City-parish attorneys prefer an ordinance. Paul Escott, LCG’s lead attorney, argued for that solution at today’s meeting, according to reports from those attending. Ordinances have typically been used to adjust boundaries for reapportionment, the process of distributing voters into precincts. Updated census numbers, annexations and periodic population shifts often require boundary changes. Over the years, the city-parish council has voted several times to redraw districts and edit the legal language that describes them.
An ordinance appears the likely next move. “It seemed to be the most acceptable solution,” Ardoin tells me, referring to opinions voiced by most of the meeting participants. While he maintains his preference for a vote, he couches his recommendation as one grounded in caution and backed solely by the opinion of his legal team.
“That’s not to say my legal team is more cracker jack over anyone else’s,” he says. “We’re not going to say we have all the answers.” The authors of the charter amendments, council members Bruce Conque, Jay Castille and Kenneth Boudreaux, none of whom were invited to attend the Baton Rouge meeting, released a statement today saying they were working on an ordinance and aim to get it on the March 12 agenda. Councilman Jared Bellard, a charter amendment opponent and the lone councilman at the meeting, countered with his own release saying no decision on a solution had be made.
Joel Robideaux, mystery man. Ardoin ignited intrigue in a Feb. 21 interview with conservative radio host Carol Ross, telling her he first caught wind of the charter errors on Feb. 20 when he was copied on an email thread, though he couldn’t identify who. Ardoin confirmed to me Monday that party was Robideaux himself. The mayor, in recent weeks besieged by an ethics controversy involving one of his aides, cited a call from Ardoin in an email to council members and in remarks on his radio show when he announced a re-vote was necessary, causing a public scramble.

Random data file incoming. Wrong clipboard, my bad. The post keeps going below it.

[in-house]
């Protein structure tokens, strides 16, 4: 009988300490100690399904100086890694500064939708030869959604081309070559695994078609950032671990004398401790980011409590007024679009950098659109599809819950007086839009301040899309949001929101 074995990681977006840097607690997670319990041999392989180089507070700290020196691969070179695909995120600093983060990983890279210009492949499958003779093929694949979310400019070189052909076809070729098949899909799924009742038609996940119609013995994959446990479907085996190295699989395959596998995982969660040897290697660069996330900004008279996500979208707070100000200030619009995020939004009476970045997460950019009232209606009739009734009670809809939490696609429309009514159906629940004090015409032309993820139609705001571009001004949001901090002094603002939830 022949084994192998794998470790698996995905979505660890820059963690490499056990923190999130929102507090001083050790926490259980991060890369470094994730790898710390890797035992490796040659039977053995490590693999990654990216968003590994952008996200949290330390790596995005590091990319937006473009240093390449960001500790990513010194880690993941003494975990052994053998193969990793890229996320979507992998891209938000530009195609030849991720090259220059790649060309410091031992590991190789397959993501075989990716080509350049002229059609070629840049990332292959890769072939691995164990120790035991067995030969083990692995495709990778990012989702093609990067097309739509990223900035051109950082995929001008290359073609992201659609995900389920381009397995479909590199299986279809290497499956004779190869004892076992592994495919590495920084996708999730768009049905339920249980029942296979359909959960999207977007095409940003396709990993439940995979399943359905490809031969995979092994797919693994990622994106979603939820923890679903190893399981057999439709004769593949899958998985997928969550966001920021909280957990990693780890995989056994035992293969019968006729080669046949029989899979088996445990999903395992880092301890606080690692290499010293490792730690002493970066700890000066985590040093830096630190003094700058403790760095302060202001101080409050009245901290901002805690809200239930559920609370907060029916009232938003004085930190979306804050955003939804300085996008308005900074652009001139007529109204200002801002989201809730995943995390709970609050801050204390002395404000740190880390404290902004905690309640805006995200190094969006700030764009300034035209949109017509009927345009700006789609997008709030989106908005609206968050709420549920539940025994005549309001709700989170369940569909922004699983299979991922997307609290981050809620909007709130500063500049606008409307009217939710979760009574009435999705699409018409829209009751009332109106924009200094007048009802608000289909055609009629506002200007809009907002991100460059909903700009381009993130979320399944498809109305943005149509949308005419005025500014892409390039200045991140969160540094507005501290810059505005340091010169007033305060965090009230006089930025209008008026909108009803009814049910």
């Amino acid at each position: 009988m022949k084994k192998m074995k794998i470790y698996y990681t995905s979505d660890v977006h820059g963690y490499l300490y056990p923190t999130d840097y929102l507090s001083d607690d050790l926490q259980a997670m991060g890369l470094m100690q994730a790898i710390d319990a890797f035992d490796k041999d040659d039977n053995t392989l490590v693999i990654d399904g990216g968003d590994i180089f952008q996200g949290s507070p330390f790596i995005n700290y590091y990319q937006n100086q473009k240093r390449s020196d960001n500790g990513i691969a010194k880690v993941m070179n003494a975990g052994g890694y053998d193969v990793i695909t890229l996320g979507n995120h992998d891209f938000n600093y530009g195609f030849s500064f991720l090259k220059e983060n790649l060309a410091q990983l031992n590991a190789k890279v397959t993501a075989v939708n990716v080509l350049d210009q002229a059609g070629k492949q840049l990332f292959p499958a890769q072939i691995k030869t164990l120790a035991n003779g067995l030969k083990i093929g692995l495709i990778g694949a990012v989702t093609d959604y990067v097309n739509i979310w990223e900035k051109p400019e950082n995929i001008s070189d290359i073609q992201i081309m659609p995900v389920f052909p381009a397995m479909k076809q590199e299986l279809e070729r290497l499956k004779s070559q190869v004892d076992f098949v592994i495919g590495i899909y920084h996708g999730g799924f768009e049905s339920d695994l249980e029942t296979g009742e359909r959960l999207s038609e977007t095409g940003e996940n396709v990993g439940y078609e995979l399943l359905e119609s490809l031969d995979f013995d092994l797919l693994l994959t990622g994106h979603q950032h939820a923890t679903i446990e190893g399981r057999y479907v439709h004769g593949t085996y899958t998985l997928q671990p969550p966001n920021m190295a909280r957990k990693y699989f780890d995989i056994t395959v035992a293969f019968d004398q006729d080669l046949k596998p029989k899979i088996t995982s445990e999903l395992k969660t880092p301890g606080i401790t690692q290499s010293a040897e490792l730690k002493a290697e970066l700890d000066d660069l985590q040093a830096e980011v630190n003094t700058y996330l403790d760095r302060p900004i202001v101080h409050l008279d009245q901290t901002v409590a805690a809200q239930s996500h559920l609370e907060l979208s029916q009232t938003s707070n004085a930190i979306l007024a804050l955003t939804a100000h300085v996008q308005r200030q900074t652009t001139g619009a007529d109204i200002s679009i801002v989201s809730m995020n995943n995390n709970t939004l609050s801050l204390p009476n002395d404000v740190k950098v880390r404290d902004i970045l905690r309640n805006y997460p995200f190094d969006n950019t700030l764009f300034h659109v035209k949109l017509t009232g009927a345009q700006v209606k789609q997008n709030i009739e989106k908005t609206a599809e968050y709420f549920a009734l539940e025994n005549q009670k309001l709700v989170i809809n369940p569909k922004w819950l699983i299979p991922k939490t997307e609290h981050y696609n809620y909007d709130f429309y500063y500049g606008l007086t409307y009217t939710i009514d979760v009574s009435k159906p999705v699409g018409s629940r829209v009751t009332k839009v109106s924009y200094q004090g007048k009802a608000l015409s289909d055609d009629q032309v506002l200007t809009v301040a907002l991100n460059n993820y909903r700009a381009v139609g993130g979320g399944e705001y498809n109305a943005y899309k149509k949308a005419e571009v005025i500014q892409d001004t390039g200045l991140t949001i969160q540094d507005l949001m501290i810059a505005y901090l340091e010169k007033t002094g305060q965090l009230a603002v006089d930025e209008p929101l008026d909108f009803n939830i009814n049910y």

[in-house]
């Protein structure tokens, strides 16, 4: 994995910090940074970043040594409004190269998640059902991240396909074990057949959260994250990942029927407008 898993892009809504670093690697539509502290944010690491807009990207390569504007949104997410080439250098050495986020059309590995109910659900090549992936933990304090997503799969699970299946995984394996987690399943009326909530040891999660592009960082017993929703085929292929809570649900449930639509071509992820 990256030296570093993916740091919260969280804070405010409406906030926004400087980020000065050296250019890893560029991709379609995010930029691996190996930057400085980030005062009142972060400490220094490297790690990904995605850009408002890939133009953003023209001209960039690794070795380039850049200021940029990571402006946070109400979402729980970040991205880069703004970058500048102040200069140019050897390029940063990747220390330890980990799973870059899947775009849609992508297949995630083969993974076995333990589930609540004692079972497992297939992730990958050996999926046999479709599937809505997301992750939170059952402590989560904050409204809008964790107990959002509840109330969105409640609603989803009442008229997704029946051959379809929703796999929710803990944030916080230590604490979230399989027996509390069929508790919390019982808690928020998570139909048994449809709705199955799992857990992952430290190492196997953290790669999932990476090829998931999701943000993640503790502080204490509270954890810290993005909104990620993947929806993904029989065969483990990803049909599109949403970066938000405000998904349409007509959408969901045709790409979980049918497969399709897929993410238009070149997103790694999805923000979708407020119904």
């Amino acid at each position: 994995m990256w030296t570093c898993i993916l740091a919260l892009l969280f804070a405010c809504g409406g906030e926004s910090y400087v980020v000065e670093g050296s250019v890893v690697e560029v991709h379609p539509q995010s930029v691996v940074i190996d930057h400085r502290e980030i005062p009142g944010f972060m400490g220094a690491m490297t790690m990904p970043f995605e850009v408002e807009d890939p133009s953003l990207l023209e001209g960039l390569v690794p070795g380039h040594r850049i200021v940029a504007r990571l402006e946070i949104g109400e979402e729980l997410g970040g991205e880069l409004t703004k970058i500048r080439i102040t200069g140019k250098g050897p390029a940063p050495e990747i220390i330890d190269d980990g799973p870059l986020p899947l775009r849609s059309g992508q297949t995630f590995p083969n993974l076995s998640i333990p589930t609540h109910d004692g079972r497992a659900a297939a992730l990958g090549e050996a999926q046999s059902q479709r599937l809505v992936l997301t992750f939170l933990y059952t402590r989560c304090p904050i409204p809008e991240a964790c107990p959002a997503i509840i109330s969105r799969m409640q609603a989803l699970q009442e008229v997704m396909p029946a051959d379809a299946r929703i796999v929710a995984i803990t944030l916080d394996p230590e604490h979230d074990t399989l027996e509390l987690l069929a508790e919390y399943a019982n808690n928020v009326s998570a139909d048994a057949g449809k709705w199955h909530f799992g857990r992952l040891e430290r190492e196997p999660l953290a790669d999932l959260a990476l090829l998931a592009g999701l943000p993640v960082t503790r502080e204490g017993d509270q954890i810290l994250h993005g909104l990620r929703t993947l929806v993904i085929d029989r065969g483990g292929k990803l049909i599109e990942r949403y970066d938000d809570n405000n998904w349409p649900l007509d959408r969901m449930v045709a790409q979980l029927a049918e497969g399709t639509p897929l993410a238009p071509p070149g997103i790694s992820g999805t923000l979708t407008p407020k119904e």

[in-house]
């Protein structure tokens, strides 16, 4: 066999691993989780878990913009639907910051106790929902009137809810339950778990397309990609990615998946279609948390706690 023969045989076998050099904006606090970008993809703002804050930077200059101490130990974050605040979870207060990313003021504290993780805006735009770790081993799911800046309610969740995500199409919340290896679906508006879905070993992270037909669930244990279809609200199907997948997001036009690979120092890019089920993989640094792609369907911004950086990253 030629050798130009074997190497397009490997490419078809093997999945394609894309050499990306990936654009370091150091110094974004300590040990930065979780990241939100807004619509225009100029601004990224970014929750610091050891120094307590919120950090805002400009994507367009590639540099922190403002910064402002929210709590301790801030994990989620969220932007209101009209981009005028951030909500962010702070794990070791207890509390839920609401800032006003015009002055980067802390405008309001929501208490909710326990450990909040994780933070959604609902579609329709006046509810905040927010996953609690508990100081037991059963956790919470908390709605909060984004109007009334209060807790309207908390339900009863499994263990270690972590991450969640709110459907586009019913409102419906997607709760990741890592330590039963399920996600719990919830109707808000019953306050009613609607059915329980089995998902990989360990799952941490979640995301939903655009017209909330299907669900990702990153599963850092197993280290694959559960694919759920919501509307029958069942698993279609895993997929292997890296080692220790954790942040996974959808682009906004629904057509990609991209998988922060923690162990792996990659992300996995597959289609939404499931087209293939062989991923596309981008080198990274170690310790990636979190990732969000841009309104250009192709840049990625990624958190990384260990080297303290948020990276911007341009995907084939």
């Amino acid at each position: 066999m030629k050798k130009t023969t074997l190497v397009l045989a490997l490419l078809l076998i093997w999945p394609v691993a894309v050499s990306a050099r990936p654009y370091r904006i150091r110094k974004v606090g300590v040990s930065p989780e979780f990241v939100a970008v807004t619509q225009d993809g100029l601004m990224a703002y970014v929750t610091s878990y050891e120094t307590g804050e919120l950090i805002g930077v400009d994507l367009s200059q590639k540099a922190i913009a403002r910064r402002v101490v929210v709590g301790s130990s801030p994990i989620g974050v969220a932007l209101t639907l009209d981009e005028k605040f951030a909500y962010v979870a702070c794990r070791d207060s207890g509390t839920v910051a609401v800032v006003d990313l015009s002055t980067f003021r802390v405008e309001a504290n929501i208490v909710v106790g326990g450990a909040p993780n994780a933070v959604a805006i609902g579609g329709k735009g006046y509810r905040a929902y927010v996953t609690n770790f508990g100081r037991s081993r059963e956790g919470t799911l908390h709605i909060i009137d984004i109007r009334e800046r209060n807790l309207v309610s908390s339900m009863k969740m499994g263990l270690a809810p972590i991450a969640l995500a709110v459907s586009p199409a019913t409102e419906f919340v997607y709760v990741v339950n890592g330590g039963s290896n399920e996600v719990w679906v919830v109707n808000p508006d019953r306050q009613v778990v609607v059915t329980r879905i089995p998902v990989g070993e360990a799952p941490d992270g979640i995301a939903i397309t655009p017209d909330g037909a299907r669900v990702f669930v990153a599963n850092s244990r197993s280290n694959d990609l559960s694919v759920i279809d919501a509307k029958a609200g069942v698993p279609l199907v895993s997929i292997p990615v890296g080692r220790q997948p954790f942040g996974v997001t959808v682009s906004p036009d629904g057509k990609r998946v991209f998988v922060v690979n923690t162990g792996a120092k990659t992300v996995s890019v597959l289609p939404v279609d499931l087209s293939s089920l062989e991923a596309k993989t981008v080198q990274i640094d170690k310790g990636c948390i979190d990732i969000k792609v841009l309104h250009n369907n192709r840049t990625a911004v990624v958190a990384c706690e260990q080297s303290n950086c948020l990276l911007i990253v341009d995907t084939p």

Let’s get the AG involved. Ardoin suggested locals could reach out to the attorney general for a legal opinion. His office will not seek the opinion, Ardoin tells me, although either a majority of the council or the mayor-president could. Robideaux’s spokeswoman said he’s not ruled out involving the AG, but does prefer that the council take the reins from here.
What to watch for: A spiraling, frustrating mess. The public chaos around the errors has exacerbated suspicion between the council and the administration, given new life to opposition of the charter amendments and clouded any path to resolution. It’s very possible the courts will have the final word.
Fix the Charter focused on shared values while acknowledging the appropriateness of having different priorities. And the voters responded to that.